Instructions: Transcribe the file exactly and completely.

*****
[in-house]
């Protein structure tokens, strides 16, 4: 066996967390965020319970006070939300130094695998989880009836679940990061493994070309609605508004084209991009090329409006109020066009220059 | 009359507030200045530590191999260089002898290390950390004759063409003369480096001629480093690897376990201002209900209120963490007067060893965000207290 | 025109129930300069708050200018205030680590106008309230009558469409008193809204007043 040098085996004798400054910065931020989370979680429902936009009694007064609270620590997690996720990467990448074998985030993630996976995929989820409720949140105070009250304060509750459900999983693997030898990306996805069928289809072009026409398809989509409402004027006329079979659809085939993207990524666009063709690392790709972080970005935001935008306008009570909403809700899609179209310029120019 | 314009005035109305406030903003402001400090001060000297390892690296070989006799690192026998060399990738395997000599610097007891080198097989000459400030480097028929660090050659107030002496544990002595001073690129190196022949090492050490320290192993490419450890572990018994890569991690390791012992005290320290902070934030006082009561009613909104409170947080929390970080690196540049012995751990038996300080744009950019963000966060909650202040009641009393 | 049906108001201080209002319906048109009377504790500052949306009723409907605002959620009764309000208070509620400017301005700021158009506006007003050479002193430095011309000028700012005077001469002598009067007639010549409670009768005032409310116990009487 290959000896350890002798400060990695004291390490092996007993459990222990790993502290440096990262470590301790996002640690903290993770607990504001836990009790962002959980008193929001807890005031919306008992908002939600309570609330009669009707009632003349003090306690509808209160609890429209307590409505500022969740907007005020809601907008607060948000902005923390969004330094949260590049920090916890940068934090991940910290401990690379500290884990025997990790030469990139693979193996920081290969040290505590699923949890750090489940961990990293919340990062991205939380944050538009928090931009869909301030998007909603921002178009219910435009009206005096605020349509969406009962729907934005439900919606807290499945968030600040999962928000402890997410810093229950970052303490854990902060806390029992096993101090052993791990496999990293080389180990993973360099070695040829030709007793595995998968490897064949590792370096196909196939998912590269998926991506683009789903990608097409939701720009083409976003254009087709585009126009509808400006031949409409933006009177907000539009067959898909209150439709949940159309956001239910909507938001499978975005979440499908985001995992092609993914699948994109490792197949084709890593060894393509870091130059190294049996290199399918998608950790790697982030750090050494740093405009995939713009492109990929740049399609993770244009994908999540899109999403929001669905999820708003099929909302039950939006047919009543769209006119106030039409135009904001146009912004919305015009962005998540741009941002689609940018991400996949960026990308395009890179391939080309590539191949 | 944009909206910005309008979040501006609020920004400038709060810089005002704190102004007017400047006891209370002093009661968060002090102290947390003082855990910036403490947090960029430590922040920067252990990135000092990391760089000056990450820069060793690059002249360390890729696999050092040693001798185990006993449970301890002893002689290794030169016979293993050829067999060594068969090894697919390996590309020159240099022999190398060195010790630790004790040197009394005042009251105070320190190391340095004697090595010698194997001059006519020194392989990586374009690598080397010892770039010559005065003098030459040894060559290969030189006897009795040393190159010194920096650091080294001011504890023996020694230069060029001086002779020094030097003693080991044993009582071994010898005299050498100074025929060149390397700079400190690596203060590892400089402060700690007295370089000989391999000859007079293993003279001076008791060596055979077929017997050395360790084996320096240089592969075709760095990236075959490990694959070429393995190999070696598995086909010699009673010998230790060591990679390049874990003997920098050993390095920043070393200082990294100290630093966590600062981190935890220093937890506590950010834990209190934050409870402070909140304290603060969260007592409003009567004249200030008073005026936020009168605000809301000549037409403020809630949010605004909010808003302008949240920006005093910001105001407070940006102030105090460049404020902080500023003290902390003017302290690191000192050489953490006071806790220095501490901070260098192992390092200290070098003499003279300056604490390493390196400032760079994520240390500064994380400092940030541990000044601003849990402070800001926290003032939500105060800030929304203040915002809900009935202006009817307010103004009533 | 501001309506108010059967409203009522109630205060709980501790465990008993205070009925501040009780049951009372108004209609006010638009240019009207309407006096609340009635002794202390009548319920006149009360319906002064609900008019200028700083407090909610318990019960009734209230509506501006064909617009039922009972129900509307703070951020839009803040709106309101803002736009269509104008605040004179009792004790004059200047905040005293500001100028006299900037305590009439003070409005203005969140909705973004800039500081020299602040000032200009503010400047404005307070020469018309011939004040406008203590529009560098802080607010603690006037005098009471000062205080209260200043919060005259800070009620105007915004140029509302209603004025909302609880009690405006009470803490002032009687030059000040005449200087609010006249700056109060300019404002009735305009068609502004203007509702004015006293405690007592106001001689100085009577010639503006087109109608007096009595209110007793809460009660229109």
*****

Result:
[in-house]
């Protein structure tokens, strides 16, 4: 066996967390965020319970006070939300130094695998989880009836679940990061493994070309609605508004084209991009090329409006109020066009220059 | 009359507030200045530590191999260089002898290390950390004759063409003369480096001629480093690897376990201002209900209120963490007067060893965000207290 | 025109129930300069708050200018205030680590106008309230009558469409008193809204007043 040098085996004798400054910065931020989370979680429902936009009694007064609270620590997690996720990467990448074998985030993630996976995929989820409720949140105070009250304060509750459900999983693997030898990306996805069928289809072009026409398809989509409402004027006329079979659809085939993207990524666009063709690392790709972080970005935001935008306008009570909403809700899609179209310029120019 | 314009005035109305406030903003402001400090001060000297390892690296070989006799690192026998060399990738395997000599610097007891080198097989000459400030480097028929660090050659107030002496544990002595001073690129190196022949090492050490320290192993490419450890572990018994890569991690390791012992005290320290902070934030006082009561009613909104409170947080929390970080690196540049012995751990038996300080744009950019963000966060909650202040009641009393 | 049906108001201080209002319906048109009377504790500052949306009723409907605002959620009764309000208070509620400017301005700021158009506006007003050479002193430095011309000028700012005077001469002598009067007639010549409670009768005032409310116990009487 290959000896350890002798400060990695004291390490092996007993459990222990790993502290440096990262470590301790996002640690903290993770607990504001836990009790962002959980008193929001807890005031919306008992908002939600309570609330009669009707009632003349003090306690509808209160609890429209307590409505500022969740907007005020809601907008607060948000902005923390969004330094949260590049920090916890940068934090991940910290401990690379500290884990025997990790030469990139693979193996920081290969040290505590699923949890750090489940961990990293919340990062991205939380944050538009928090931009869909301030998007909603921002178009219910435009009206005096605020349509969406009962729907934005439900919606807290499945968030600040999962928000402890997410810093229950970052303490854990902060806390029992096993101090052993791990496999990293080389180990993973360099070695040829030709007793595995998968490897064949590792370096196909196939998912590269998926991506683009789903990608097409939701720009083409976003254009087709585009126009509808400006031949409409933006009177907000539009067959898909209150439709949940159309956001239910909507938001499978975005979440499908985001995992092609993914699948994109490792197949084709890593060894393509870091130059190294049996290199399918998608950790790697982030750090050494740093405009995939713009492109990929740049399609993770244009994908999540899109999403929001669905999820708003099929909302039950939006047919009543769209006119106030039409135009904001146009912004919305015009962005998540741009941002689609940018991400996949960026990308395009890179391939080309590539191949 | 944009909206910005309008979040501006609020920004400038709060810089005002704190102004007017400047006891209370002093009661968060002090102290947390003082855990910036403490947090960029430590922040920067252990990135000092990391760089000056990450820069060793690059002249360390890729696999050092040693001798185990006993449970301890002893002689290794030169016979293993050829067999060594068969090894697919390996590309020159240099022999190398060195010790630790004790040197009394005042009251105070320190190391340095004697090595010698194997001059006519020194392989990586374009690598080397010892770039010559005065003098030459040894060559290969030189006897009795040393190159010194920096650091080294001011504890023996020694230069060029001086002779020094030097003693080991044993009582071994010898005299050498100074025929060149390397700079400190690596203060590892400089402060700690007295370089000989391999000859007079293993003279001076008791060596055979077929017997050395360790084996320096240089592969075709760095990236075959490990694959070429393995190999070696598995086909010699009673010998230790060591990679390049874990003997920098050993390095920043070393200082990294100290630093966590600062981190935890220093937890506590950010834990209190934050409870402070909140304290603060969260007592409003009567004249200030008073005026936020009168605000809301000549037409403020809630949010605004909010808003302008949240920006005093910001105001407070940006102030105090460049404020902080500023003290902390003017302290690191000192050489953490006071806790220095501490901070260098192992390092200290070098003499003279300056604490390493390196400032760079994520240390500064994380400092940030541990000044601003849990402070800001926290003032939500105060800030929304203040915002809900009935202006009817307010103004009533 | 501001309506108010059967409203009522109630205060709980501790465990008993205070009925501040009780049951009372108004209609006010638009240019009207309407006096609340009635002794202390009548319920006149009360319906002064609900008019200028700083407090909610318990019960009734209230509506501006064909617009039922009972129900509307703070951020839009803040709106309101803002736009269509104008605040004179009792004790004059200047905040005293500001100028006299900037305590009439003070409005203005969140909705973004800039500081020299602040000032200009503010400047404005307070020469018309011939004040406008203590529009560098802080607010603690006037005098009471000062205080209260200043919060005259800070009620105007915004140029509302209603004025909302609880009690405006009470803490002032009687030059000040005449200087609010006249700056109060300019404002009735305009068609502004203007509702004015006293405690007592106001001689100085009577010639503006087109109608007096009595209110007793809460009660229109």